A Canadian military veteran with NATO warfighting expertise cautions against taking what the GRU is saying at face value. He sees the strategic plan as a trap – “the Ukrainians, European and North American ‘volunteers’, are being allowed everything they need to march, ride, drive, or fly to their ultimate destruction east and southwest of the Dniepr. And when they are surrounded in various pockets/cauldrons, hungry, thirsty, miserable, and dying under non-stop shelling and bombing, no one will be coming to save them.”
“The new formations moved east to check the Russians do not represent high-quality units such as the airmobile/airborne brigades which have been engaging them along the Donetsk line of contact. They instead represent much lower quality conscripts bolstered with Freiwillegen outfits consisting of European and North American mercenaries, Nazis, white supremacists, and, possibly, tiny NATO special operations contingents performing recon and intelligence-gathering or acting as advisors.”
“In the fighting east of the Dnieper River, what we are seeing, besides the diminishing Ukrainized Soviet-era kit, are the same hodgepodge of US/NATO-supplied weaponry, communications gear, and drones. Judging by the April 18 Russian missile strike on a weapons storage depot in Lvov, as well as renewed strikes on railways in the Pavlograd region on the same date, and the subsequent howling from Zelensky to get weapons from the U.S./NATO, the situation in terms of attrition and re-supply of any of those items is getting worse, not better. All of this comes after reports regarding the April 10 destruction of the Slovakian-donated S300 SAM systems in the Nikolaev region by Russian Kalibr missiles.”
“The transfer of spare aircraft parts to allow Ukraine to repair and refurbish its jets was the latest instance of a growing openness by the US and its allies to send heavier weaponry to Ukraine. It also came as Russia began an assault in the east and south of the country, having failed to conquer Kyiv. Last week, President Joe Biden announced an additional $800mn in lethal aid to Ukraine, including expanding US assistance to include heavy artillery. The US is expected to announce a further $800mn in aid this week. Source: https://www.ft.com/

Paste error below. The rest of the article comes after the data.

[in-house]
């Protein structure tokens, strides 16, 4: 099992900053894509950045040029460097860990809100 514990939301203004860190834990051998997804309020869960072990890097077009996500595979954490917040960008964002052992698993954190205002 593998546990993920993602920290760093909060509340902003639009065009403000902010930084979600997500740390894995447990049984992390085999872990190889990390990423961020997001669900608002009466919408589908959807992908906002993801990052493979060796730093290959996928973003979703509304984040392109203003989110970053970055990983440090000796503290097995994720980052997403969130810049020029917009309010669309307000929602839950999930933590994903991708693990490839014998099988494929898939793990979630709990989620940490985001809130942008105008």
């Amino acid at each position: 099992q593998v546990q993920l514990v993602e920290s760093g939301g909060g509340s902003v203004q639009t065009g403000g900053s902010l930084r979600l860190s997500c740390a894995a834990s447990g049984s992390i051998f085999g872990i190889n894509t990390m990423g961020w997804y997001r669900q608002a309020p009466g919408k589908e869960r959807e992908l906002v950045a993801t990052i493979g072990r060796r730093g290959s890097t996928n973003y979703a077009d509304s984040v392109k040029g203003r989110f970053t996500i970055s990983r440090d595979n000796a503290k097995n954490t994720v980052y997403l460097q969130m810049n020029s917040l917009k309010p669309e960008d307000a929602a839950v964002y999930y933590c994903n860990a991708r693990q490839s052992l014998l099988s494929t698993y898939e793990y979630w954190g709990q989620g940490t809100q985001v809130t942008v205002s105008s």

The Canadian source responds: “There is no reason to believe that the same fate that befell the kit in Lvov or the S300s, or destruction in the field, does not await the much-ballyhooed deliveries of obsolete Warsaw Pact era T72 tanks, BMP-1, and other armoured fighting vehicles. Besides that, where are the trained personnel to operate this equipment — let alone operate it correctly — going to come from? It is not as if every Ukrainian conscript or foreign volunteer is a tank crewman. As Ukrainian service and repair facilities have been largely knocked out by Russian missiles, how will the logistics, and logic, of sending the equipment to Poland or Czech republic — another western media-promoted scheme — pan out? A quick look at what Ukrainian units are getting around in — mainly re-purposed civilian vehicles, with increasing numbers of ‘technicals’, pick-up trucks mounting machine-guns (so far) — provides a more accurate assessment of where things have been, and are, headed. All of this strikes me as an ‘everything except the kitchen sink’ approach in terms of personnel and equipment thrown at the Russians. It also strikes me as, once again, playing straight into Stavka’s hands.”
“The seemingly irrepressible existence of Ukrainian artillery has more to do with US (and Canadian) support in terms of providing satellite imagery of Russian force dispositions to Ukrainian military intelligence. US-supplied counter battery radar, such as the AN/TPQ-48, which the Ukrainians have been equipped with and trained on since at least 2019, is even more helpful in this regard. Russian military analysts and bloggers have commented on the ability of Ukrainian artillery to fire volleys of highly accurate and destructive fire on Russian forces only to quickly displace to set up in another location in order to repeat the process.”
“Incidentally, some of the same experts have called upon the Russian Forces High Command to target the Ukrainian space intelligence-gathering nodes. I’ve yet to read any calls, official or otherwise, regarding retaliatory sanctions on the companies, or their officers, who provide these capabilities to the Ukrainians. Past that, how the US and Canada providing satellite imagery to the Ukrainians does not amount to interference, as apparently defined by President Putin at the opening of the Russian Special Military Operation, is a question worth asking.”